According to the American College of Pediatricians, there is no scientific evidence that “gender is not binary” or that people may be born in the wrong body. The fundamental transgender claim is that a human being can change his or her sex. Dr Paul McHugh, who was the chief psychiatrist at Johns Hopkins Hospital in Baltimore, says that is “starkly, nakedly false”. He pioneered sex-change surgery but discontinued it after realising it did not improve the mental health of his patients.

Recent objective research suggests that:

1) Transgender persons are not born that way. Every cell in the human body marks individuals as either male or female, with males bearing an XY and females an XX chromosome. Sex is identified anatomically when an infant is in the womb and then confirmed at birth.

2) Secondary issues do exist. According to Dr McHugh, it is a form of dysphoria – gender dysphoria.

The American Psychiatric Association’s Diagnostic and Statistical Manual of Mental Disorders (fifth edition) lists gender dysphoria as part of the family of disorders that include anorexia (sufferers believe they are overweight), body integrity identity disorder (sufferers believe they are disabled) and body dysmorphic disorder (sufferers believe they are very ugly).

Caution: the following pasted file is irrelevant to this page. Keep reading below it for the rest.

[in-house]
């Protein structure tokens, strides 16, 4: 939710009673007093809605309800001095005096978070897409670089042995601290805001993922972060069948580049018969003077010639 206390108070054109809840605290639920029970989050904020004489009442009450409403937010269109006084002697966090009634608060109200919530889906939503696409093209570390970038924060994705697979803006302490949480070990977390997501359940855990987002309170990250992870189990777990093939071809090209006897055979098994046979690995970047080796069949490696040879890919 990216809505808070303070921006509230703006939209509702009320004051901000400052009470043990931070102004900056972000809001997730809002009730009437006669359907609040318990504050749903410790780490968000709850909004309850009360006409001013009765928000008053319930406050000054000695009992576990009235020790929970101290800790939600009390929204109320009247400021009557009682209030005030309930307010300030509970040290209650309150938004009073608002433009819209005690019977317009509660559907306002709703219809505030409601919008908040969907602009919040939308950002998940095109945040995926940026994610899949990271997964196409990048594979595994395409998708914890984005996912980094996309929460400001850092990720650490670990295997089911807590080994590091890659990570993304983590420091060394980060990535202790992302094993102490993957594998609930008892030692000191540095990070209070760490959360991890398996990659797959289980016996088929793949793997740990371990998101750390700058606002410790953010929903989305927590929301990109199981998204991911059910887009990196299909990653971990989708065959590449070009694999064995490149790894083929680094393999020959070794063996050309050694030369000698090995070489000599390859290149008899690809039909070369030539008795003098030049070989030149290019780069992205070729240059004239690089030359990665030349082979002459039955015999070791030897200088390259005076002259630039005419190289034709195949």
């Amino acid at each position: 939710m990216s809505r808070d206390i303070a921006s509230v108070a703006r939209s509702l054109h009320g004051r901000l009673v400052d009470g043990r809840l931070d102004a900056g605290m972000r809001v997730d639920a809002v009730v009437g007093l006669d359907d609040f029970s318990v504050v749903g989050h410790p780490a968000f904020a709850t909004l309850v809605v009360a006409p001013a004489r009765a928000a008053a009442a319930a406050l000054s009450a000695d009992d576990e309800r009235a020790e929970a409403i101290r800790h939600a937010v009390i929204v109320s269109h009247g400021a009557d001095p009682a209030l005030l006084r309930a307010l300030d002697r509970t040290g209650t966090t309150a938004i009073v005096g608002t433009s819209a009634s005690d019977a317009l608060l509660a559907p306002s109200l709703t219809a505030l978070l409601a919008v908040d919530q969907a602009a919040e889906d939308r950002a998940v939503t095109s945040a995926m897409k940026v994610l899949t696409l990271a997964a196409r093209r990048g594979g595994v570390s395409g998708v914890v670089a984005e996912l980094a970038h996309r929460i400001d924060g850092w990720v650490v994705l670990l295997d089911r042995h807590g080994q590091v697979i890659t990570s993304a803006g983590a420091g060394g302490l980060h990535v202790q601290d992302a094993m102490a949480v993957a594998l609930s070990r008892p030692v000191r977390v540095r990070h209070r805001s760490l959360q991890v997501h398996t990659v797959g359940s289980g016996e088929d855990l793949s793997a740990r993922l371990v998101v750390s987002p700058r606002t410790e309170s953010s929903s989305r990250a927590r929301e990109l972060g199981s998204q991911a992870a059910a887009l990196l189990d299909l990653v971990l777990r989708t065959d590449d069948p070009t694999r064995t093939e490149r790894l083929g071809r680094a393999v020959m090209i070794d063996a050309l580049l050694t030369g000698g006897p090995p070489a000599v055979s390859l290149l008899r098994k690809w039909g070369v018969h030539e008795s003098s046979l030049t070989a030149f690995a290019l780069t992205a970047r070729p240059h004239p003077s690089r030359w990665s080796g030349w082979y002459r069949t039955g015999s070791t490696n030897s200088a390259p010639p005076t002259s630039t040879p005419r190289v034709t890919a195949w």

Dr Kenneth Zucker, director of the Child Youth and Family Gender Identity Clinic at the Centre for Addiction and Mental Health in Toronto says: “Gender dysphoria is often associated with pre-existing psychological problems such as anxiety, depression, autism spectrum disorders, and a history of sexual abuse or physical or mental trauma.

“Other ‘predisposing and perpetuating factors’ include troubled peer dynamics, parental psychopathology, and parental reinforcement of cross-gender behaviour during the sensitive period of gender-identity formation.”

3) the transgender population is at risk for regret and suicide. Walt Heyer, who transitioned to a woman and returned to male status, has a lot of interesting information about this. Visit his blog at www.sexchangeregret.com

Other concepts advocated by the Youth forum include:

31. Ensure access to comprehensive youth-friendly health services and information, especially for sexual and reproductive health rights.

32. Ensure that all girls and young women have autonomy over their own destiny and body.

“Sexual and reproductive health rights” are UN code words for abortion (although the new U.S. appointee to the United Nations, Nikki Haley, thankfully refused to accept that definition). Having autonomy over one’s own body is also a ploy for the introduction of abortion, where the unborn child is considered part of the woman’s body.

However, a new breed of young women is rising and attending UN conferences. They are associated with Christian groups like Fiat Girls, Family Watch International, United Families International and C-FAM. They question the status quo. They have enough initiative to challenge, to probe and to analyse what is presented.

We have seen them at work. They know their faith, they are articulate, smart and very presentable. God is in charge and “moving the chess pieces” to give them a voice. May their quiet dignity roar through the United Nations.

Jane Munro is National International Secretary of the Catholic Women’s League of Australia.